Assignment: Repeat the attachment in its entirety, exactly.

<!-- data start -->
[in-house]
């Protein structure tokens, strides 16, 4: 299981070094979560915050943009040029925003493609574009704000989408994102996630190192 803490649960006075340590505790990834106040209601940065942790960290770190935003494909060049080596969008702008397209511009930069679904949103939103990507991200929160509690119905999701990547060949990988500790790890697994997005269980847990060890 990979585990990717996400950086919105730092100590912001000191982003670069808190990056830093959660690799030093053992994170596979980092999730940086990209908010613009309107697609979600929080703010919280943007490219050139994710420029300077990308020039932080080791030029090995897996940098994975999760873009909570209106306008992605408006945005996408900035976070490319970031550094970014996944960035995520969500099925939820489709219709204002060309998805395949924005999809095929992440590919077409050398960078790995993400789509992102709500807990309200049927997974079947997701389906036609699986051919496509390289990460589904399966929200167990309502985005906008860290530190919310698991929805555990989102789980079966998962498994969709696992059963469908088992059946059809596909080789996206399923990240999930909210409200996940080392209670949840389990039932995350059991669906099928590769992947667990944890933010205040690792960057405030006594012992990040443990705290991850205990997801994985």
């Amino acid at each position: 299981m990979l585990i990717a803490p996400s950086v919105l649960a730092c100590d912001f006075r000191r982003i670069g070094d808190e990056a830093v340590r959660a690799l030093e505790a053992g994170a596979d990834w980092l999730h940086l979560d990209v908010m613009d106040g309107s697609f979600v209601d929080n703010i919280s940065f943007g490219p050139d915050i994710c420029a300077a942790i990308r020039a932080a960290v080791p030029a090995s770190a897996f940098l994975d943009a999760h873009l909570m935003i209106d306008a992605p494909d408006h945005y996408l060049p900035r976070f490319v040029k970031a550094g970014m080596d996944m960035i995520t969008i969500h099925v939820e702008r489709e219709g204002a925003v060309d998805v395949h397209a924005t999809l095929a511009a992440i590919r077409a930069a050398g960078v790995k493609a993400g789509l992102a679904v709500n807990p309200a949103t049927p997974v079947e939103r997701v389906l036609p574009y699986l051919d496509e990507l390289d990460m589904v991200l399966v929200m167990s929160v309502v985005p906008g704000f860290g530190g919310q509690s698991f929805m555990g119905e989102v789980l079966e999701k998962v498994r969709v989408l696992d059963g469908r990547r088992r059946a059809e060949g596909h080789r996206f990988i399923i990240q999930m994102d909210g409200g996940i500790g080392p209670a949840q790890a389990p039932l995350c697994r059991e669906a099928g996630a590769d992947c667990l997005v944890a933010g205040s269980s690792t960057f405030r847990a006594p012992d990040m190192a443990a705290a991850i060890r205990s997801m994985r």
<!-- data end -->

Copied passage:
[in-house]
């Protein structure tokens, strides 16, 4: 299981070094979560915050943009040029925003493609574009704000989408994102996630190192 803490649960006075340590505790990834106040209601940065942790960290770190935003494909060049080596969008702008397209511009930069679904949103939103990507991200929160509690119905999701990547060949990988500790790890697994997005269980847990060890 990979585990990717996400950086919105730092100590912001000191982003670069808190990056830093959660690799030093053992994170596979980092999730940086990209908010613009309107697609979600929080703010919280943007490219050139994710420029300077990308020039932080080791030029090995897996940098994975999760873009909570209106306008992605408006945005996408900035976070490319970031550094970014996944960035995520969500099925939820489709219709204002060309998805395949924005999809095929992440590919077409050398960078790995993400789509992102709500807990309200049927997974079947997701389906036609699986051919496509390289990460589904399966929200167990309502985005906008860290530190919310698991929805555990989102789980079966998962498994969709696992059963469908088992059946059809596909080789996206399923990240999930909210409200996940080392209670949840389990039932995350059991669906099928590769992947667990944890933010205040690792960057405030006594012992990040443990705290991850205990997801994985």
């Amino acid at each position: 299981m990979l585990i990717a803490p996400s950086v919105l649960a730092c100590d912001f006075r000191r982003i670069g070094d808190e990056a830093v340590r959660a690799l030093e505790a053992g994170a596979d990834w980092l999730h940086l979560d990209v908010m613009d106040g309107s697609f979600v209601d929080n703010i919280s940065f943007g490219p050139d915050i994710c420029a300077a942790i990308r020039a932080a960290v080791p030029a090995s770190a897996f940098l994975d943009a999760h873009l909570m935003i209106d306008a992605p494909d408006h945005y996408l060049p900035r976070f490319v040029k970031a550094g970014m080596d996944m960035i995520t969008i969500h099925v939820e702008r489709e219709g204002a925003v060309d998805v395949h397209a924005t999809l095929a511009a992440i590919r077409a930069a050398g960078v790995k493609a993400g789509l992102a679904v709500n807990p309200a949103t049927p997974v079947e939103r997701v389906l036609p574009y699986l051919d496509e990507l390289d990460m589904v991200l399966v929200m167990s929160v309502v985005p906008g704000f860290g530190g919310q509690s698991f929805m555990g119905e989102v789980l079966e999701k998962v498994r969709v989408l696992d059963g469908r990547r088992r059946a059809e060949g596909h080789r996206f990988i399923i990240q999930m994102d909210g409200g996940i500790g080392p209670a949840q790890a389990p039932l995350c697994r059991e669906a099928g996630a590769d992947c667990l997005v944890a933010g205040s269980s690792t960057f405030r847990a006594p012992d990040m190192a443990a705290a991850i060890r205990s997801m994985r």